It’s the little things that catch you out. On the Shell-managed, Australia-flagged liquefied natural gas, LNG, tanker Northwest Stormpetrel the cargo engineer followed the rules as he checked the LNG forcing vaporiser’s steam trap to resolve drainage issues but thanks to a missing safety clip still got a painful face-full of steam that required him to be evacuated from the ship for treatment says a report from Australia’s Transport Safety Bureau, ATSB.
Ensure that the safe working load, SWL, of a capstan is greater than the rated pull of the capstan, says a safety alert from the International Marine Contractors Association, IMCA, following an incident aboard one of its members’ vessels. If the capstan does not stall before the wire fails the resulting parting of the wires can cause horrifying injuries.
Due to the company’s clear deck policy nobody was at risk but similar policies may not be in force, or practical, under other circumstances.
Says the IMCA:
One of the newest artifacts in London’s oldest church
is a ship’s bell. The lessons of the British Trent
are still relevant today.
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The Church By The Tower
Near London’s Tower Hill Memorial to merchant seafarers who died in World War 1 and World War 2 is the church of All Hallows By The Tower. Established in 675 it’s the city’s eldest church at thirteen hundred years old.
It was here that John Quincy Adams, sixth president of the United States, was married in 1797. William Penn, who founded the state of Pennsylvania, was baptised and educated here.
One might be forgiven for believing that controllable pitch propeller systems are the illegitimate children of HAL, from the science fiction movie 2001: A Space Odyssey, with a dangerously psychotic mindset all their own. Take the grounding of the Cyprus-flagged MV Merita at Steubenhöft in Cuxhaven.
Germany’s Bundesstelle für Seeunfalluntersuchung, Federal Bureau of Maritime Casualty Investigation, tells the tale of a disobedient vessel caused by the failure of a worn coupling in the wrong time and place:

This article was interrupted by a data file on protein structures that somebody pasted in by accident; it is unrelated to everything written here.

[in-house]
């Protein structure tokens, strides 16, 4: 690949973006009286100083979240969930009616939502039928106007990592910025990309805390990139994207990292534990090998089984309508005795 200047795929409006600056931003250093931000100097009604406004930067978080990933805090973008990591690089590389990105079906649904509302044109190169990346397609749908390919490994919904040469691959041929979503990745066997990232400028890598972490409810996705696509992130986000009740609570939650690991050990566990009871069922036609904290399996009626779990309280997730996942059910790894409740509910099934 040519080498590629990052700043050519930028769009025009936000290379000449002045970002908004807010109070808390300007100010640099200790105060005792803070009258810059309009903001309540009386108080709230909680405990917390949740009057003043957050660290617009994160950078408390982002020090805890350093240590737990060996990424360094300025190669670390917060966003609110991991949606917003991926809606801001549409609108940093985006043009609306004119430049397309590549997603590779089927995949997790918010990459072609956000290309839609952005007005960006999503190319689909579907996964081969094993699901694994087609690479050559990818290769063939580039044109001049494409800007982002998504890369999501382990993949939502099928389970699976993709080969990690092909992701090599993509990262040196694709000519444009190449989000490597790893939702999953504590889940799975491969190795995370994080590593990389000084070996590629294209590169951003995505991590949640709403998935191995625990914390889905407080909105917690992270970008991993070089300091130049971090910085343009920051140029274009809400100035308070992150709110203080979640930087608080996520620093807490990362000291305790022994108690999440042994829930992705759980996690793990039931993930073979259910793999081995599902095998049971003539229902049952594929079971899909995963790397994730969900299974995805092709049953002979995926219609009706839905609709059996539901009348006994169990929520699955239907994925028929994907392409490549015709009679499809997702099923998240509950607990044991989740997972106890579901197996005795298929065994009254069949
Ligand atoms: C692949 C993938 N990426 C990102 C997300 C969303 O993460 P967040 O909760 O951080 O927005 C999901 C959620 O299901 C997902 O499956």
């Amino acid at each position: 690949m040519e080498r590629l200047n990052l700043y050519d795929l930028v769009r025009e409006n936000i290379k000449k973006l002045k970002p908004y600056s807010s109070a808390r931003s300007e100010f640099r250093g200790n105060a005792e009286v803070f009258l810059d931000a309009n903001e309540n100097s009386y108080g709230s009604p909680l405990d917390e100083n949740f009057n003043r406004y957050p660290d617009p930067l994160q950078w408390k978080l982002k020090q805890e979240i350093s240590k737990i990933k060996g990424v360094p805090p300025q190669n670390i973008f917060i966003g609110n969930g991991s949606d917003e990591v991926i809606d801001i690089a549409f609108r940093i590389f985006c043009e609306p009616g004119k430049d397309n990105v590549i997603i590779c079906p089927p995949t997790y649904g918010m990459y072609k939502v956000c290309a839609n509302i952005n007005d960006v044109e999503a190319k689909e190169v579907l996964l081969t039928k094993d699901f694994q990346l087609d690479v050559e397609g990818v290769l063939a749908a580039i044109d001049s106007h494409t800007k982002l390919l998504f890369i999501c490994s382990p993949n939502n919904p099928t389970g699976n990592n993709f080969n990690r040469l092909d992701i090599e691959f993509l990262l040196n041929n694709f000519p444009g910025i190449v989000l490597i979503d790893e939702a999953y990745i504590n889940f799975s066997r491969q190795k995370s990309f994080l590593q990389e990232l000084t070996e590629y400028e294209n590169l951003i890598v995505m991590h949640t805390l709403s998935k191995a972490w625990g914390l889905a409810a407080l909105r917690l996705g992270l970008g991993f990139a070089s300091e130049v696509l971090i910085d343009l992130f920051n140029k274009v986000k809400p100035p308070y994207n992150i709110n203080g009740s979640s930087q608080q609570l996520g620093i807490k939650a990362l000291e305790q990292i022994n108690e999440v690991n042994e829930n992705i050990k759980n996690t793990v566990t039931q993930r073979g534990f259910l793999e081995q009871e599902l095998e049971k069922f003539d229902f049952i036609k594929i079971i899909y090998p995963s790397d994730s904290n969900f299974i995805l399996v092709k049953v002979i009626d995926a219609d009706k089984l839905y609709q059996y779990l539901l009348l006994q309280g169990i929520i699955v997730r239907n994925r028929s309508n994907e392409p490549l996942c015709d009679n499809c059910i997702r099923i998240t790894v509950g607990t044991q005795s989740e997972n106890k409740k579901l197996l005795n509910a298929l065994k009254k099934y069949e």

When the esteemed Denis Bryant says: “This incident was the result of too many errors and failures and misadventures, including an unfortunately timed potty break, to easily summarize. I highly recommend reading the report in full” you can be sure that the report, in this case the US National Transportation Safety board’s report on the contact between the fishing boat American Dynasty and the Canadian warship HMCS Winnipeg, is worth reading.
At about midnight on the evening of 7/8 July 2014 the ro-ro ferry Stena Nautica with 155 passengers onboard suddenly decided it wanted to go hard starboard while departing from Grenaa Port, Denmark. Since she had not cleared the breakwater the result was a contact incident which put holes in her hull below the waterline and much denting. No-one was hurt but to go by the accident investigation by Denmark’s Maritime Accident Investigation Board, DMAIB, it appears to have been another design-assisted accident.
Lysblink Seaways, a DFDS-managed UK-flagged 7,500 DWT general cargo ship grounded in the West Highlands at about 0150 on 18 February while on passaqe from Belfast to Skogn. Norway. The nine-member crew is still aboard and a lifeboat from RNLI Tobermory is in attendance.
An offshore services company has been fined for serious safety failings following an incident in which a worker died after plunging 23 metres from a platform into the sea. The incident has been the subject of an MSF safety alert.
Crushing incidents have a particular sense of horror all of their own that needs no description. In the case of the fitter aboard the Bahamas-registered cruise ship Seven Seas Voyager he was left with serious injuries when a supposedly isolated ash dump valve closed on him, leading to hospitalisation for serious bruising and shock. He returned to the ship on light duties but two days later but continued to suffer from the effects of the incident and was discharged from the ship to recuperate at home for ten days.